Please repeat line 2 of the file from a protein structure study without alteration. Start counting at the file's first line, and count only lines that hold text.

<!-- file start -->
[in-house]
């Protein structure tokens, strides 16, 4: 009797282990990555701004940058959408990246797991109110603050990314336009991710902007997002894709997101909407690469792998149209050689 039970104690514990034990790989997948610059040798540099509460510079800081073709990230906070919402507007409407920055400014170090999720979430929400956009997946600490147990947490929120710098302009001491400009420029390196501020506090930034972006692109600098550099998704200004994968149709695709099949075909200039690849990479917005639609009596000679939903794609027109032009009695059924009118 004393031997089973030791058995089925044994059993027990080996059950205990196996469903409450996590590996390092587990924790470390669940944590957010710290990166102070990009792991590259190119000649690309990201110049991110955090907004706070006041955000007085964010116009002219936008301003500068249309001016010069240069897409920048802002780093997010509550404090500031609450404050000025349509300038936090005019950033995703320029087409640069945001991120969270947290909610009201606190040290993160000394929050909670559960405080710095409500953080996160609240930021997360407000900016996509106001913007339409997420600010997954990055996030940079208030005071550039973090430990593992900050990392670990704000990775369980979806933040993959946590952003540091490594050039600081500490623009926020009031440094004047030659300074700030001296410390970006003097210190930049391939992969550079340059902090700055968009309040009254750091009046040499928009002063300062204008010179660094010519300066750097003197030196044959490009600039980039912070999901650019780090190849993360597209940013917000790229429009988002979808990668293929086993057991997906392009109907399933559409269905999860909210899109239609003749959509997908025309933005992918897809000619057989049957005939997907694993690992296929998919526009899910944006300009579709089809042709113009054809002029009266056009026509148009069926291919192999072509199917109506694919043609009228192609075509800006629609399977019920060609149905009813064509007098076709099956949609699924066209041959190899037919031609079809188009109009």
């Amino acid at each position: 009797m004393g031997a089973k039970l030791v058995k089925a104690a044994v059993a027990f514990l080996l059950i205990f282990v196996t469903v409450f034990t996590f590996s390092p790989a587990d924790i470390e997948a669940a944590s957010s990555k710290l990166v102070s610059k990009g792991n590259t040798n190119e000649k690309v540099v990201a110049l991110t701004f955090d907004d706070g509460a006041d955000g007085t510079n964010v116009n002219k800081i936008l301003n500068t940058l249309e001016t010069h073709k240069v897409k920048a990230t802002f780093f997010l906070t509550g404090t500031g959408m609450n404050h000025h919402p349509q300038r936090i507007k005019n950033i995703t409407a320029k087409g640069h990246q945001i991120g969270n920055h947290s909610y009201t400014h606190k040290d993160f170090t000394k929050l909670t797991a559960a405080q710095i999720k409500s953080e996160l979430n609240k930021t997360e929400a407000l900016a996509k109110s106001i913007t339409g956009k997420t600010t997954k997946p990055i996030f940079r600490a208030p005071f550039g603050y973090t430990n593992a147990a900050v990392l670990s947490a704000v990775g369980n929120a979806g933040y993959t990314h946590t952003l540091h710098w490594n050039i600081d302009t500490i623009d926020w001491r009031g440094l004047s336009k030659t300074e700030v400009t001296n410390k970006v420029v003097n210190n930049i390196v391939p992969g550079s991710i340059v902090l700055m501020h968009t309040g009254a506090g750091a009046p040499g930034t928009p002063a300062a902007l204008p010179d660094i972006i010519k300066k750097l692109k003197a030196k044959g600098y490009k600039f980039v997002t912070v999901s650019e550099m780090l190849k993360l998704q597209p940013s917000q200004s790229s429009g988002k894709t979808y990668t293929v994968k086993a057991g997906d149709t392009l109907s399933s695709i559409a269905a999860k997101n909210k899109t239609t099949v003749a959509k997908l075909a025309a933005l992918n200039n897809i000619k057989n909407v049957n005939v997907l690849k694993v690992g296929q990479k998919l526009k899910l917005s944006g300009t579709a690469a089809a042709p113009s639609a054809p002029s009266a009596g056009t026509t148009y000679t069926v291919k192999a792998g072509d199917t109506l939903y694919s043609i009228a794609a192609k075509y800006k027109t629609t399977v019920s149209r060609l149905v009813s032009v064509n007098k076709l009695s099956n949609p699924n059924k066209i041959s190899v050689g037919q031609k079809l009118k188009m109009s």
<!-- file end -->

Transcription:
């Protein structure tokens, strides 16, 4: 009797282990990555701004940058959408990246797991109110603050990314336009991710902007997002894709997101909407690469792998149209050689 039970104690514990034990790989997948610059040798540099509460510079800081073709990230906070919402507007409407920055400014170090999720979430929400956009997946600490147990947490929120710098302009001491400009420029390196501020506090930034972006692109600098550099998704200004994968149709695709099949075909200039690849990479917005639609009596000679939903794609027109032009009695059924009118 004393031997089973030791058995089925044994059993027990080996059950205990196996469903409450996590590996390092587990924790470390669940944590957010710290990166102070990009792991590259190119000649690309990201110049991110955090907004706070006041955000007085964010116009002219936008301003500068249309001016010069240069897409920048802002780093997010509550404090500031609450404050000025349509300038936090005019950033995703320029087409640069945001991120969270947290909610009201606190040290993160000394929050909670559960405080710095409500953080996160609240930021997360407000900016996509106001913007339409997420600010997954990055996030940079208030005071550039973090430990593992900050990392670990704000990775369980979806933040993959946590952003540091490594050039600081500490623009926020009031440094004047030659300074700030001296410390970006003097210190930049391939992969550079340059902090700055968009309040009254750091009046040499928009002063300062204008010179660094010519300066750097003197030196044959490009600039980039912070999901650019780090190849993360597209940013917000790229429009988002979808990668293929086993057991997906392009109907399933559409269905999860909210899109239609003749959509997908025309933005992918897809000619057989049957005939997907694993690992296929998919526009899910944006300009579709089809042709113009054809002029009266056009026509148009069926291919192999072509199917109506694919043609009228192609075509800006629609399977019920060609149905009813064509007098076709099956949609699924066209041959190899037919031609079809188009109009």